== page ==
Employees Help Each Other Less During Economic Downturns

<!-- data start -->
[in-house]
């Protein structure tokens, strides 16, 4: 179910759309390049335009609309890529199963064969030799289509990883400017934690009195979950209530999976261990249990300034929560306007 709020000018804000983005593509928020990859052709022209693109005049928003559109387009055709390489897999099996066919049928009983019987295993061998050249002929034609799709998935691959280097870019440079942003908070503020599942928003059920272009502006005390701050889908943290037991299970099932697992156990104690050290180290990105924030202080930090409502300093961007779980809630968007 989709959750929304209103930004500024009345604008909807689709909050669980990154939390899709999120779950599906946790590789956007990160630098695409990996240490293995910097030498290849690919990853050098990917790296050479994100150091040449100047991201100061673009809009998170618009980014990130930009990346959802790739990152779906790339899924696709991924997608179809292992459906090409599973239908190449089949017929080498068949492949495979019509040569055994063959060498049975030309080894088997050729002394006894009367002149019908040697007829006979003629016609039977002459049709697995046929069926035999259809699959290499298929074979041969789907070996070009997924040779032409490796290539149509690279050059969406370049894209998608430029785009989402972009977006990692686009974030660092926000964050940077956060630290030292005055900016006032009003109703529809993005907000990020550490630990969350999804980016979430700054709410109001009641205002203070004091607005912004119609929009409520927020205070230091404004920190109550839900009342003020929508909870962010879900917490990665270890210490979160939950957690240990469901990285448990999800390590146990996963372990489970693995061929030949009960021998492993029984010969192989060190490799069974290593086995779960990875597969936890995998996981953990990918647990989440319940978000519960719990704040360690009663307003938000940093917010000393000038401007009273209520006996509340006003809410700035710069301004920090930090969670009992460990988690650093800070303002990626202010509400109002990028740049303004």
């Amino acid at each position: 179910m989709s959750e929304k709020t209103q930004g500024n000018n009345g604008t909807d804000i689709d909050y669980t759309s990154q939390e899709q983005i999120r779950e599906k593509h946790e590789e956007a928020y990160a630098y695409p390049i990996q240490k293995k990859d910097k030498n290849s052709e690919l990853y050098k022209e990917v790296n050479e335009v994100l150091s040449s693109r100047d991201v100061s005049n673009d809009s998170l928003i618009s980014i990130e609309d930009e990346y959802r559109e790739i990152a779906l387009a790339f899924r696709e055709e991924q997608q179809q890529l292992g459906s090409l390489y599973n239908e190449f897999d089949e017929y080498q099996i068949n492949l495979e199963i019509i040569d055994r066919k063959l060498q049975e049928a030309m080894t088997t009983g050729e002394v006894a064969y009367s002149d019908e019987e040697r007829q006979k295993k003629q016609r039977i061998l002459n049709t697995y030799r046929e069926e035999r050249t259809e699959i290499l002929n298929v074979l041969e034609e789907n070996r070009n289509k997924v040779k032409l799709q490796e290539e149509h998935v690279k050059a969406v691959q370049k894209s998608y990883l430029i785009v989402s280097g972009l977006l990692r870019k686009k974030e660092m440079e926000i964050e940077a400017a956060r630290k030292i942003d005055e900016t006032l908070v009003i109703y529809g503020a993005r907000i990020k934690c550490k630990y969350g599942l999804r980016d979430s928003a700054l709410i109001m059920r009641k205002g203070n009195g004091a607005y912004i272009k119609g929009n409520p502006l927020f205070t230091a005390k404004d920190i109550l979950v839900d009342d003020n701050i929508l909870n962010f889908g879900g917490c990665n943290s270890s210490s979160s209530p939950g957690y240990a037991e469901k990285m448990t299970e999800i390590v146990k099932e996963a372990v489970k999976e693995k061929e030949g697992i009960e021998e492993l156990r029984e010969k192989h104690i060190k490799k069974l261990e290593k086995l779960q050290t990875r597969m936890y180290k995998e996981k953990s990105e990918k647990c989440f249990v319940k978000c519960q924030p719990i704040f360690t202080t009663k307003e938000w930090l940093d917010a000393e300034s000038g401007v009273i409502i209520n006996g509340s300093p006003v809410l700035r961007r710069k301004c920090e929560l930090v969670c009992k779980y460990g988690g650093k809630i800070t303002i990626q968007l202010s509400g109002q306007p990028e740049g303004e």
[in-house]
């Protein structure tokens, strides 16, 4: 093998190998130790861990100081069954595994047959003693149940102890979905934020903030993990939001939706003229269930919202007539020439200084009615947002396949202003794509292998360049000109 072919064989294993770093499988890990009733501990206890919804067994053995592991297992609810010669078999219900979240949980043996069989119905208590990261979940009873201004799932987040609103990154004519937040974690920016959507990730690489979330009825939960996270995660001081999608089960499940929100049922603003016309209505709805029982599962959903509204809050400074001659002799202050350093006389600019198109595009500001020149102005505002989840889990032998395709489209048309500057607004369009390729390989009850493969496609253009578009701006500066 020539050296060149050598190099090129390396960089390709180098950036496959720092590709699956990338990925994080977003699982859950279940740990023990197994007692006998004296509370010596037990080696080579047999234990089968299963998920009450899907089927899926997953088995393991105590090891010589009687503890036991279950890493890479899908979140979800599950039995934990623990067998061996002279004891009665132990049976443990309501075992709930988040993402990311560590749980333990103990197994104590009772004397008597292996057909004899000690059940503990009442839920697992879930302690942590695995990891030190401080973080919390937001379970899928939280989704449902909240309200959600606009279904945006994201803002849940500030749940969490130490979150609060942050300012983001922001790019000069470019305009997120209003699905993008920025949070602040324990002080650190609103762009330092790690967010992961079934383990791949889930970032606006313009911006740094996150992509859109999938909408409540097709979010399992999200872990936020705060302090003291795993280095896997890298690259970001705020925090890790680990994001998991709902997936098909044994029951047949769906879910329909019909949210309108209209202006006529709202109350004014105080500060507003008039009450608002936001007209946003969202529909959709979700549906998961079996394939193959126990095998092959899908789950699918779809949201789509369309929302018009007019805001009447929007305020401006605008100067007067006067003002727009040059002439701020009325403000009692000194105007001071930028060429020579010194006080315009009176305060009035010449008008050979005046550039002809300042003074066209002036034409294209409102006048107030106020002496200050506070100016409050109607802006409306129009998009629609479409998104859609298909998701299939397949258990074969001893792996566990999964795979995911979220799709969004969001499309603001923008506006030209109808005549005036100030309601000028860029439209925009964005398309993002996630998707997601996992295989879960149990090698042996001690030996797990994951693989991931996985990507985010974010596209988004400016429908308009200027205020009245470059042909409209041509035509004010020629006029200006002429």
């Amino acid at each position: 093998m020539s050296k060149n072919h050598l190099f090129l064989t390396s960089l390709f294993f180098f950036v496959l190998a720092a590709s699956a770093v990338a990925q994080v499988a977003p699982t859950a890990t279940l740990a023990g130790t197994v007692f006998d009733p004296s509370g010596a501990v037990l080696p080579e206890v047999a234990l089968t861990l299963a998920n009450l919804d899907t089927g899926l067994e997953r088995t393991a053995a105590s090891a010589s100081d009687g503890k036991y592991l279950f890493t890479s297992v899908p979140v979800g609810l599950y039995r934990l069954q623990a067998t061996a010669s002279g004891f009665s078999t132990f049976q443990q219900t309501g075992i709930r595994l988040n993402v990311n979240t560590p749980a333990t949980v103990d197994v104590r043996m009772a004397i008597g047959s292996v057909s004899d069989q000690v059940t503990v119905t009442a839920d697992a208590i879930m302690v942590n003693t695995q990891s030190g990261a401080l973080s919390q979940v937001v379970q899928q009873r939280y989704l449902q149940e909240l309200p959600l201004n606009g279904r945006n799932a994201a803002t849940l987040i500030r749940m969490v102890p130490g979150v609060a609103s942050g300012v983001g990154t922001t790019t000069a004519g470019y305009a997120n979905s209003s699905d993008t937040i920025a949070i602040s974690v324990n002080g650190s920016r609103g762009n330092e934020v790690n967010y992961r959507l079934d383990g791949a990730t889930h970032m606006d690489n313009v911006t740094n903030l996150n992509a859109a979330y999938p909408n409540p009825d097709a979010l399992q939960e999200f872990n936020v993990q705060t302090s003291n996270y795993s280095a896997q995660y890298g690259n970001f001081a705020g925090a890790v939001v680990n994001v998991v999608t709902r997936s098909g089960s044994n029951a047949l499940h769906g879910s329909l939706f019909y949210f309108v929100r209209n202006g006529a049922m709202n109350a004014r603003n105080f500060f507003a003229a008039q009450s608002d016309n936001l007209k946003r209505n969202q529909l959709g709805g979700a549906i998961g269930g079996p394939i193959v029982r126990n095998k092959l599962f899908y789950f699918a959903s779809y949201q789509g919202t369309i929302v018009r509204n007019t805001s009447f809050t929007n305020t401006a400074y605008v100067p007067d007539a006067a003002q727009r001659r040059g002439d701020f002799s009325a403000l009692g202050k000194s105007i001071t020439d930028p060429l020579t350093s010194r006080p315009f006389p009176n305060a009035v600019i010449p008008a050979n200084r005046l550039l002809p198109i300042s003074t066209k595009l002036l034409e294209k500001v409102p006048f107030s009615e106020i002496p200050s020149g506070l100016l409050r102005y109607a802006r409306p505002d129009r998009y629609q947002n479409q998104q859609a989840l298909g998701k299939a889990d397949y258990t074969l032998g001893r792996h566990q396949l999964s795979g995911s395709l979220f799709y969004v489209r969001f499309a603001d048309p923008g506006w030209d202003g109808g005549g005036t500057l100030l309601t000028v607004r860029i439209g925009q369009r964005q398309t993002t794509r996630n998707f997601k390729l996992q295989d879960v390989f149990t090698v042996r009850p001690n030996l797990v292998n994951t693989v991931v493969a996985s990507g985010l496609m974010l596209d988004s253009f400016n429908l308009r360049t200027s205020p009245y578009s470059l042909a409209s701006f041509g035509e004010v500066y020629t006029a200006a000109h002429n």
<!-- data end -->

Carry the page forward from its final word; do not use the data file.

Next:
Past research has well-documented how workplace peer-helping is essential to the success of organisations. In difficult economic periods, such helping becomes all the more critical for companies to remain effective. However, a research by SMU Associate Professor of Organisational Behaviour & Human Resources Marko Pitesa, and his co-author Nina Sirola from INSEAD, showed that the extent to which people are willing to help at work, changes in response to prevailing macroeconomic conditions. They found that as the economic outlook darkens, so do employees’ attitudes toward one another. This behaviour was due to what they termed as ‘zero-sum construal of success’, a view that success is a finite resource, so one person’s success requires someone else to fail. In this podcast, Assoc Prof Pitesa discusses this research which has been published in the Academy of Management Journal, and highlights how managers can apply these insights in their businesses, and what they can do to strengthen workforce cohesion, especially during tough economic times.